The First Wave (1918-1928)

As in most belligerent countries, the first Belgian attempts to write histories of the First World War originated in the administrations of wartime propaganda.[1] In 1915, the Belgian government created the Bureau Documentaire Belge (BDB) in Havre led by lawyer and journalist Fernand Passelecq (1876-1951). This bureau worked in relative autonomy next to the Office de la Propagande Belge (OPB) and the Service des Relations avec la Presse (SRP). The essential underlying theme of their work was Belgian victimhood and German atrocities. It is no coincidence that the two most important works published during the war dealt with the German invasion in Belgium: the influential work (translated into four languages) published in 1916 by Belgian sociologist Fernand Vanlangenhove (1889-1982) about the legend of the franc-tireurs and German violence against Belgian civilians during the invasion[2] and the book by historian Léon van der Essen (1883-1963), professor at the University of Leuven and head of the political cabinet of the Belgian prime minister during the war.[3] Both men were high-standing academics, but also heavily embedded in political administration. Some works were written during the war but only published in its immediate wake. Noteworthy publications are: the book by Alfons Fierens (1881-1921), in which he developed a historical argumentation to counter anti-Belgian Flemish nationalism and the book by the Liège historian Herman Vander Linden (1868-1956), in which he used a historical argumentation to support Belgium’s post-war territorial claims.[4]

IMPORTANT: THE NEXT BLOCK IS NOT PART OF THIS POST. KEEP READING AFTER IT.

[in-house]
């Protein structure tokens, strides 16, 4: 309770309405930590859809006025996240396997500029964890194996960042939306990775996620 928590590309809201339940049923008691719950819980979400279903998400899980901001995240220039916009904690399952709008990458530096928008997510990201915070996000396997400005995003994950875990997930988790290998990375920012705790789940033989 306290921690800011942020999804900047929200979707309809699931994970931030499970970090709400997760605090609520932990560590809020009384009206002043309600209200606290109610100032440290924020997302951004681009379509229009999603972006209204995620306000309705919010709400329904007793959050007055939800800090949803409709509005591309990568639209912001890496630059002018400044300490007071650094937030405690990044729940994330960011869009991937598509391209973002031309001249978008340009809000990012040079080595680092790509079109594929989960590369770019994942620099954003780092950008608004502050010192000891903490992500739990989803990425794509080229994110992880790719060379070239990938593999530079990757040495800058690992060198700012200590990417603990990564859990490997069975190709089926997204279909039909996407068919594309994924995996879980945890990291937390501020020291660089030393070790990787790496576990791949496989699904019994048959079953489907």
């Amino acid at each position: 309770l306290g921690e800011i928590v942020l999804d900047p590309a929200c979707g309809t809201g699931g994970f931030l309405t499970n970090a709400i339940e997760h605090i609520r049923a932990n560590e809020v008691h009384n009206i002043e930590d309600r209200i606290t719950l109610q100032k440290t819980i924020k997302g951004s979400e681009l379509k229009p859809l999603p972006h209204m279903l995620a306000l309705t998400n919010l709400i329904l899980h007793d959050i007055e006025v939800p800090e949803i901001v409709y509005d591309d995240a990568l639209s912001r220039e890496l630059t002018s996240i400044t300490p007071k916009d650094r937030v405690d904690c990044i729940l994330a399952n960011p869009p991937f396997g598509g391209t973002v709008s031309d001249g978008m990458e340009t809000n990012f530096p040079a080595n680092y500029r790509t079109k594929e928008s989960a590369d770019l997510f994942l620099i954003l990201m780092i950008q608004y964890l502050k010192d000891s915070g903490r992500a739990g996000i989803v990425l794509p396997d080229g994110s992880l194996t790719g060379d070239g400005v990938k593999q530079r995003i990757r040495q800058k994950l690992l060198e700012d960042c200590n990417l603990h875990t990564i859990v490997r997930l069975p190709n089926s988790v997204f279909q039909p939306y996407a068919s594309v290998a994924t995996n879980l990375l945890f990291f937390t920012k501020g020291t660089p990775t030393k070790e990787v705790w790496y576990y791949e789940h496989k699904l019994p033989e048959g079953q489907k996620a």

The bulk of the early works on World War I (WWI) was produced by non-historians: journalists and writers, politicians or scholars from other disciplines such as legal scholars and sociologists. In the first years, this also included published personal accounts of wartime experiences. An important initiative was the Revue Belge des Livres, Documents et Archives de la Guerre (RBLDA) established in 1924. This journal compiled references and brief critical summaries of relevant published material, both Belgian and foreign.

Contemporary history as an organized academic discipline did not exist in Belgium in 1918. Most historians dealt with earlier time periods. The urgency of WWI pushed some major Belgian historians to temporarily shift their focus to the discipline of contemporary history. Simultaneously, the Belgian state tried to organize the writing of this history to support Belgian diplomatic claims and incorporate the recent experience of the war and occupation in its national history.

In 1919, the Belgian government created the Commission des Archives de la Guerre (CAG). Henri Pirenne (1862-1935), arguably Belgium’s most important pre-war "national" historian, became president of the CAG. As such, Pirenne spearheaded a large effort to collect sources and archival material. Pirenne also became a member of the official Investigative Commission (under the Ministry of Justice) tackling the topic of German atrocities in 1914 (while the abovementioned Van der Essen served as official Belgian expert advisor during the Versailles negotiations).